I held Keith’s hand over the console. We had about forty minutes. First item of business: name. We hadn’t discussed boy names at all, but we’d borrowed the left-over short list from Cade’s newborn days. Surely we could come up with something. We volleyed names back and forth, analyzing the strength, masculinity, cadence of each one. Too unique. Too overused. We felt like chess players at a major tournament, hitting the chess clock button after each move. The phone buzzed against my backside, and I panicked into the receiver. No, we hadn’t decided yet! We countered a couple more middle-name possibilities and texted the twenty-minute masterpiece to the agency.
I dialed my mom and leaned my phone up against the dashboard. I never called my mom at work, so when she answered right away, I faltered. “Um, guess where we are.”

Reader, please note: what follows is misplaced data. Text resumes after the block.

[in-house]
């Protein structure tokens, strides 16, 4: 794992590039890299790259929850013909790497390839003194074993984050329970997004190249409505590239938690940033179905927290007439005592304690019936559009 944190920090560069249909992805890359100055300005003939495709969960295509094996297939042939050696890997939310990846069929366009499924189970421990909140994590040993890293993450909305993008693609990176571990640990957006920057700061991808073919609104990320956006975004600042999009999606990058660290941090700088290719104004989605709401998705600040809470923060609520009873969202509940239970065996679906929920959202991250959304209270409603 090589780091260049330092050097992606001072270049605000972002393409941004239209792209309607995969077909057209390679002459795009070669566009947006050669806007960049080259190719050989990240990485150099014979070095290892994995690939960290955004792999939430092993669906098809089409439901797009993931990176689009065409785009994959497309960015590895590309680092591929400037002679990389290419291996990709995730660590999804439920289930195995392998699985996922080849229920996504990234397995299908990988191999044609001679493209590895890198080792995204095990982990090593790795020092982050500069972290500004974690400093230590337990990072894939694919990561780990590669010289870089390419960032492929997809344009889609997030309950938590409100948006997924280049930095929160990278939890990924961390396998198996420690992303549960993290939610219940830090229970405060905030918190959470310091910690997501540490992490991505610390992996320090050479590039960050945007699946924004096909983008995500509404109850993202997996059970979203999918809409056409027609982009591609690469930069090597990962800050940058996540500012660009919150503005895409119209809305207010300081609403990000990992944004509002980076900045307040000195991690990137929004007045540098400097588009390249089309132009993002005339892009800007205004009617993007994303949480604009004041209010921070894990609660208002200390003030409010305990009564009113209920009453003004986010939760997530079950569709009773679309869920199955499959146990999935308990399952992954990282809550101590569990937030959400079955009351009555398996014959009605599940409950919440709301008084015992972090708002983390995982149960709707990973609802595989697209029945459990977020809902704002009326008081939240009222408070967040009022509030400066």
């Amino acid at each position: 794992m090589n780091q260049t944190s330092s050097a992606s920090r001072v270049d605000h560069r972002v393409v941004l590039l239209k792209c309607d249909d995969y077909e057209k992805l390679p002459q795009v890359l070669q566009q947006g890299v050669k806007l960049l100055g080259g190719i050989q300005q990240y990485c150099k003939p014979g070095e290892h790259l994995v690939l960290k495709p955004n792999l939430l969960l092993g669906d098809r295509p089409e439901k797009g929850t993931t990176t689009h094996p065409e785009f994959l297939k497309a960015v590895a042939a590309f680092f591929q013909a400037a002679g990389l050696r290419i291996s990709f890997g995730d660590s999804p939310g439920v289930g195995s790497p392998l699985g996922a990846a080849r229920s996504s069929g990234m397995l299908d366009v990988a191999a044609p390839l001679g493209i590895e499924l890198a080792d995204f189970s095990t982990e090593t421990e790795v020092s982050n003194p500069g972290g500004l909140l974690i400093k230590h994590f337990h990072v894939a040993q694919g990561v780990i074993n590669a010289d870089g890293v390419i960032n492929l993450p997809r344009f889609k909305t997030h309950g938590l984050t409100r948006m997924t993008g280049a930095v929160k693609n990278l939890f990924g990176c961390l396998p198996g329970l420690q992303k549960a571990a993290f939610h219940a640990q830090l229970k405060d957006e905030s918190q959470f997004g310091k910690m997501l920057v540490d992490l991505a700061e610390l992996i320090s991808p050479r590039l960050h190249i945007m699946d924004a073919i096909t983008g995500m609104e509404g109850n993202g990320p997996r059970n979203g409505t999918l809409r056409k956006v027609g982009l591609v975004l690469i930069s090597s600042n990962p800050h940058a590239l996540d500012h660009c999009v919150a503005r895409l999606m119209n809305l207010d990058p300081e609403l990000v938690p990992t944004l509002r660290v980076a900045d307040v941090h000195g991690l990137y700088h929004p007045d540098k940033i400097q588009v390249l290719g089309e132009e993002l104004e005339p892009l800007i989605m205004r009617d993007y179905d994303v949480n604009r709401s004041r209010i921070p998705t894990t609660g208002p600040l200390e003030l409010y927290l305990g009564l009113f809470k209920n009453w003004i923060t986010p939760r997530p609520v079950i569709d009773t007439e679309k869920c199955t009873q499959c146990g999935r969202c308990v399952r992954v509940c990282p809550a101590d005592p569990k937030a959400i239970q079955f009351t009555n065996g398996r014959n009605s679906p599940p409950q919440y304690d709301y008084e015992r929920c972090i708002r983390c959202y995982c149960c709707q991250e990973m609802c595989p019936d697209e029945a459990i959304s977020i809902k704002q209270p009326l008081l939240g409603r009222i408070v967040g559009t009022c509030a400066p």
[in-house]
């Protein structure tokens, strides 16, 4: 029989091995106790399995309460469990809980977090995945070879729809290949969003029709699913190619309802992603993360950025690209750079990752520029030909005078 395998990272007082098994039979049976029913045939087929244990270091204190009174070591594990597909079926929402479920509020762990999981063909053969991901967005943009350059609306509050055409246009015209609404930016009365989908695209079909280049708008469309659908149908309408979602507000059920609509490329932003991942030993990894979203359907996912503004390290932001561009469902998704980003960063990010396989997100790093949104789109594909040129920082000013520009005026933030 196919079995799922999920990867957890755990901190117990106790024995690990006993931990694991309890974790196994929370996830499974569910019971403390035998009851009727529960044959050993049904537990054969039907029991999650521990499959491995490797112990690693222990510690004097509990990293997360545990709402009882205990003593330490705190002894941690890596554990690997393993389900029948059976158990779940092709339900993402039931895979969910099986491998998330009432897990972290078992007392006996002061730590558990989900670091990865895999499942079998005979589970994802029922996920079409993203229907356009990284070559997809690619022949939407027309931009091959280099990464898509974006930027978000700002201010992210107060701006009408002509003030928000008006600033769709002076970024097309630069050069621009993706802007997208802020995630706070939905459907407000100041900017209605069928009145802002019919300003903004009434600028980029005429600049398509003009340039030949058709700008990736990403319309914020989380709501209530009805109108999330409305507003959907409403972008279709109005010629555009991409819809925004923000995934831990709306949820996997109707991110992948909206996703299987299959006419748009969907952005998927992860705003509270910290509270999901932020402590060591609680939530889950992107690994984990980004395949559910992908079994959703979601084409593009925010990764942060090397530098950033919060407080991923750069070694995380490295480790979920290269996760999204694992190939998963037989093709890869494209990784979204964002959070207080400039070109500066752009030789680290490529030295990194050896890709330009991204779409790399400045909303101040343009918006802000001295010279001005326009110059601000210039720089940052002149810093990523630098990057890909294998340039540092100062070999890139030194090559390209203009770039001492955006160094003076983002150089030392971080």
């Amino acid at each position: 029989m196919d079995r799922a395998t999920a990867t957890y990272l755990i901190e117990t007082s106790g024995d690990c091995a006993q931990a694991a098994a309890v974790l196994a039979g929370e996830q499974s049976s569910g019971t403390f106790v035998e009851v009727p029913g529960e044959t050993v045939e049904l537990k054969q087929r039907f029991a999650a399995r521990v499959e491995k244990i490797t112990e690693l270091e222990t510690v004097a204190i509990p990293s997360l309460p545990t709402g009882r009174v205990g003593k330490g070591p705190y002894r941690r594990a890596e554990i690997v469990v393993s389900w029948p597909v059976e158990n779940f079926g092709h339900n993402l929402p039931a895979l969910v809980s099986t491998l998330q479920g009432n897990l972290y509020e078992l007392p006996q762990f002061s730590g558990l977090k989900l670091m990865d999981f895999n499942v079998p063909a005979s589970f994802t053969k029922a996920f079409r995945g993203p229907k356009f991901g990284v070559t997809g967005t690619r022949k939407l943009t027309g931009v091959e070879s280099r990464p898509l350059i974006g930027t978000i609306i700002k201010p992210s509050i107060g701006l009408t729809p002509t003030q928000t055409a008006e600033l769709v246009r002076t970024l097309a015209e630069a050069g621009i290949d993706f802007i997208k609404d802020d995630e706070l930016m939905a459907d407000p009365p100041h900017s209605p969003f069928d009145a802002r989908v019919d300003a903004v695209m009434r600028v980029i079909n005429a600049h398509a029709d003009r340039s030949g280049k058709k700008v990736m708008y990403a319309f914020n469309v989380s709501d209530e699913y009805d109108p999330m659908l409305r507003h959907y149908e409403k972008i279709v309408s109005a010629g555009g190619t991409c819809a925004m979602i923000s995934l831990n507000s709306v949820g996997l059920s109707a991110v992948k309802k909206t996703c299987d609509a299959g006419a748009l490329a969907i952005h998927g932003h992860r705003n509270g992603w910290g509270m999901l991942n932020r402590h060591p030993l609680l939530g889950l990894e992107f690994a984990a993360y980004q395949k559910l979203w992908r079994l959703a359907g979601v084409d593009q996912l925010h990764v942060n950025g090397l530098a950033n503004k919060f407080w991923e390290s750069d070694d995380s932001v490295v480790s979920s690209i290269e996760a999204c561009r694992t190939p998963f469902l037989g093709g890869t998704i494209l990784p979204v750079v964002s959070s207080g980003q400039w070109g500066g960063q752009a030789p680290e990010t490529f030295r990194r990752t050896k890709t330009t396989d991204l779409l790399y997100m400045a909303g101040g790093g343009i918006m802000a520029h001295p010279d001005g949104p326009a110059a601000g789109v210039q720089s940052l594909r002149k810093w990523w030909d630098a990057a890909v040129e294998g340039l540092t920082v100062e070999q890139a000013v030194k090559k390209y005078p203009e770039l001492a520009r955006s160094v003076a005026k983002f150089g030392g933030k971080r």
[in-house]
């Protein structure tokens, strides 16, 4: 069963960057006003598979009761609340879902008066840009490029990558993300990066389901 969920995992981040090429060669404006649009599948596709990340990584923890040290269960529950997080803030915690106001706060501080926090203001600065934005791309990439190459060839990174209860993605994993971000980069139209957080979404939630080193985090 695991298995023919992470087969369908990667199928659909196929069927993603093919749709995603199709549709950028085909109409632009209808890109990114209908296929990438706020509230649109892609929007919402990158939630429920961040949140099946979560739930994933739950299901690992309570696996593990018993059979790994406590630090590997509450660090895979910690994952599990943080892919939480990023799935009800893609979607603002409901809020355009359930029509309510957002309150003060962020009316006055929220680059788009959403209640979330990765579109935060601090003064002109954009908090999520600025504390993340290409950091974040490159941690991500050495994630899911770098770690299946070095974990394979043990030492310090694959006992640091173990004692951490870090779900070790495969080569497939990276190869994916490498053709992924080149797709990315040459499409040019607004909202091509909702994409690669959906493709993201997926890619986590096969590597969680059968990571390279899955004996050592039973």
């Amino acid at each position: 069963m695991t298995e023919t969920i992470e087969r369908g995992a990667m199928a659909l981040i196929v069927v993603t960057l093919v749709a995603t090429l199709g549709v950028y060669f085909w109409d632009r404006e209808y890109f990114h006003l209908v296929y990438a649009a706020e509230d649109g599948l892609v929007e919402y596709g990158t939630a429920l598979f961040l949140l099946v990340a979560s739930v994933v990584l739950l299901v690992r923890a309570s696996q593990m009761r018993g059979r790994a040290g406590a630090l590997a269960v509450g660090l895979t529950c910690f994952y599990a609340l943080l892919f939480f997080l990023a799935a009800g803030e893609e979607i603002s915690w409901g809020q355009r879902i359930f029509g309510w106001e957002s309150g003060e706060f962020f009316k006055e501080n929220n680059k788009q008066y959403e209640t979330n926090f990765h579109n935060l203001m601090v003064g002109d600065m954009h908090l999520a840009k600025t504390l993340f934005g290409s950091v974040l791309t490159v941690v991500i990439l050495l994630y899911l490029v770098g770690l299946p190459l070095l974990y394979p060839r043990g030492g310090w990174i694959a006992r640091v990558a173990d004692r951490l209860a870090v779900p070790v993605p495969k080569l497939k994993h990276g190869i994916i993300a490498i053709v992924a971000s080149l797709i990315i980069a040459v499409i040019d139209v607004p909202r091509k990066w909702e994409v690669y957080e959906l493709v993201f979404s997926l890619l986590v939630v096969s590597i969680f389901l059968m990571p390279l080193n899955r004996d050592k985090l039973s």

Mom refused to play along. “I can’t even guess. Where are you?”
“On our way to pick up your new grandchild. He was released from the hospital this morning.” The silence filled the space of the car, riding on the hum of the tires as my mom contemplated my words. Was I joking? No, I would never prank anybody like that. I smirked as I measured the pause on the other line balanced with the laugh-out-loud whoop, probably inappropriate for the accounting office she oversaw back in Utah.
“You’re kidding! Are you serious? You’re serious.”
“I’m serious.” I swiped at the tears that seeped down my cheeks with the sleeves of my jacket. I had managed some eyeliner and mascara before we left, but I was sure both had trickled into brown smudges nestled in the creases under my eyes.